Big rigs with bombs are secretly cruising America's interstates. But how safe are they from terrorists or accidents?
| Wed Feb. 15, 2012 3:00 AM PST
These Are the Routes for All US Military Nuclear Weapons Trucks
The OST's operations are an open secret, and much about them can be gleaned from unclassified sources in the public domain. Yet hiding nukes in plain sight, and rolling them through major metropolises like Atlanta, Denver, and LA, raises a slew of security and environmental concerns, from theft to terrorist attack to radioactive spills. "Any time you put nuclear weapons and materials on the highway, you create security risks," says Tom Clements, a nuclear security watchdog for the nonprofit environmental group Friends of the Earth. "The shipments are part of the threat to all of us by the nuclear complex." To highlight those risks, his and another group, the Georgia-based Nuclear Watch South, have made a pastime of pursuing and photographing OST convoys.
"Is that it?" My wife leans forward in the passenger seat of our sensible hatchback and points ahead to an 18-wheeler that's hauling ass toward us on a low-country stretch of South Carolina's Highway 125. We've been heading west from I-95 toward the Savannah River Site nuclear facility on the Georgia-South Carolina border, in search of nuke truckers. At first the mysterious big rig resembles a commercial gas tanker, but the cab is pristine-looking and there's a simple blue-on-white license plate: US GOVERNMENT. It blows by too quickly to determine whether it's part of the little-known US fleet tasked with transporting some of the most sensitive cargo in existence.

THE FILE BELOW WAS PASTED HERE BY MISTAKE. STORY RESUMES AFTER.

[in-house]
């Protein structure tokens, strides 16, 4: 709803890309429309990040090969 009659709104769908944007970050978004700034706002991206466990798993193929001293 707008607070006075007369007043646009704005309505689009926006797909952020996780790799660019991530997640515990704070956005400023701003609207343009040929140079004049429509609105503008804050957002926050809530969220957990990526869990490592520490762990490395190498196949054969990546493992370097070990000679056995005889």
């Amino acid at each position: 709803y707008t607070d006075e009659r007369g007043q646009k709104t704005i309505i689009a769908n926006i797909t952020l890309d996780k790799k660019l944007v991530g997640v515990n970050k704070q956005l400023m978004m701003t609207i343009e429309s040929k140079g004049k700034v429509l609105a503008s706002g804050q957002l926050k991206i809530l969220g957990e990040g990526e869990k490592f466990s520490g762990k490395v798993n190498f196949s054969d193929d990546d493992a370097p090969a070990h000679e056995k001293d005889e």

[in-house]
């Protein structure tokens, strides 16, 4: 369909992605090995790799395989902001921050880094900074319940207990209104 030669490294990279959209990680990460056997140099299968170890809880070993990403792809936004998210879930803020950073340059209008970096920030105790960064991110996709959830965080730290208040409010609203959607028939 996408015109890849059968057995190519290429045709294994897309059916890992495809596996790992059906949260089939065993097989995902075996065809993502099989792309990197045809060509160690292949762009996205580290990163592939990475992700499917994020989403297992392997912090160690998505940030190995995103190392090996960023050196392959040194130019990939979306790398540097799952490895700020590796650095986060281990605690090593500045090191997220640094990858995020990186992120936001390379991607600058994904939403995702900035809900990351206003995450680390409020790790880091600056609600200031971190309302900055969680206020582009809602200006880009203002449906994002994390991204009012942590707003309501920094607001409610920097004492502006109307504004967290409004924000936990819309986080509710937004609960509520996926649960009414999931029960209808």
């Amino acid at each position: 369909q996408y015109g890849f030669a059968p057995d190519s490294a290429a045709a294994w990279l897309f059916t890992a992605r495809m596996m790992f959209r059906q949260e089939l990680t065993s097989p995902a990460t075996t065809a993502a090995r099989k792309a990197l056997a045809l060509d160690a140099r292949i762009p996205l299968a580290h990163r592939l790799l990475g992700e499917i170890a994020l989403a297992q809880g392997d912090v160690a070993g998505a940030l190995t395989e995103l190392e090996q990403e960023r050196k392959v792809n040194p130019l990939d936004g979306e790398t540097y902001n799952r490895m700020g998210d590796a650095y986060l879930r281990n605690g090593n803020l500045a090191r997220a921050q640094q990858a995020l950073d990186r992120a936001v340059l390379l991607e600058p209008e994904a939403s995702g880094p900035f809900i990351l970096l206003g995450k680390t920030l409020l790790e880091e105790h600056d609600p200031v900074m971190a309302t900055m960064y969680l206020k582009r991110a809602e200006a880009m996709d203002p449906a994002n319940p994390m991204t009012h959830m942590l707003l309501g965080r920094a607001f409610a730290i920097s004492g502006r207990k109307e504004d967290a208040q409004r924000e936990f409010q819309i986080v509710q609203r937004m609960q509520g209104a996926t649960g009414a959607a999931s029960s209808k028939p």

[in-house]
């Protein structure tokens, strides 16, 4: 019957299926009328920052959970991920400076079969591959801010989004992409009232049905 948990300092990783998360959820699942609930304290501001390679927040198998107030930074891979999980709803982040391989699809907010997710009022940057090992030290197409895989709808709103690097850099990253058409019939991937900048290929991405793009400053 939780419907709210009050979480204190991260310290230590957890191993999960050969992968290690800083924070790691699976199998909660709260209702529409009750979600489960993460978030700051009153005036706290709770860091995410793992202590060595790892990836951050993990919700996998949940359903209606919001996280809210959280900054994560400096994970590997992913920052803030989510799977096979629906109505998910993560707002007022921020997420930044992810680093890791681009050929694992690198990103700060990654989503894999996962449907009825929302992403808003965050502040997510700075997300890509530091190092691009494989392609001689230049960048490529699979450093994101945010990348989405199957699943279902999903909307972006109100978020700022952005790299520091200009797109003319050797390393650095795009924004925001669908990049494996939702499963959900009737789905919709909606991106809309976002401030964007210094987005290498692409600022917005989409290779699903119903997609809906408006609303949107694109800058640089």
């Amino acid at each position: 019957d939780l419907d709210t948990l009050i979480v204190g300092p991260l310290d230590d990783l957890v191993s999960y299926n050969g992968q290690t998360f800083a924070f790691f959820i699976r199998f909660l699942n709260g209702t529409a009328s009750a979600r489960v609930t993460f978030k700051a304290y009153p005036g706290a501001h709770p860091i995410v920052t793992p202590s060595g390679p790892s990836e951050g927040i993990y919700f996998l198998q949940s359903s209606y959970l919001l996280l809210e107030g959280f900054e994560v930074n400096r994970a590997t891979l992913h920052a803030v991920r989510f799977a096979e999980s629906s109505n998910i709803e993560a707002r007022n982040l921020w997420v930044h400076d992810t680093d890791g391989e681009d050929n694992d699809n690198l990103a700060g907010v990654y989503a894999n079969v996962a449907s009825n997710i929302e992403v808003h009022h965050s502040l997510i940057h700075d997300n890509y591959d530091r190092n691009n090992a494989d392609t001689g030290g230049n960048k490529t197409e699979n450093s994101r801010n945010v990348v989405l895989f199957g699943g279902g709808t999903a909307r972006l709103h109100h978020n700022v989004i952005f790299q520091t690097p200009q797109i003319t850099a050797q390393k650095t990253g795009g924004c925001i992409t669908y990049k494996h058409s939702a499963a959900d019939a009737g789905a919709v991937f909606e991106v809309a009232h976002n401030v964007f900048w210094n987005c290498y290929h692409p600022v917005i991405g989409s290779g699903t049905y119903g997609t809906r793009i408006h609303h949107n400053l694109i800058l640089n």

The Department of Energy has been using tractor trailers to transport fissile and other nuclear materials for years, from what I have been told each vehicle carries armed guards, the driver, who also has access to a weapon and a “chase vehicle” which also carries armed employees of the DOE.
The idea of nuclear weapons being carted around in our highways, cities and neighborhoods doesn’t really put one’s mind at ease. However, the government has been transporting seriously dangerous stuff like enriched uranium and plutonium secretly without public warning. Through the Freedom of Information Act has forced the Department Of Energy to release color photos of the trucks used to transport weapons. According to FOE, these are the first of such pictures that have been released in many years.
Tom Clements, Southeastern Nuclear Campaign Coordinator with Friends of the Earth in Columbia, South Carolina made the following statement about the importance of the release of the photos.
“The trucks carrying nuclear weapons and dangerous materials such as plutonium pass through cities and neighborhoods all the time and the public should be aware of what they look like. Release of these photos will help inform the public about secretive shipments of dangerous nuclear material that are taking place in plain view.”
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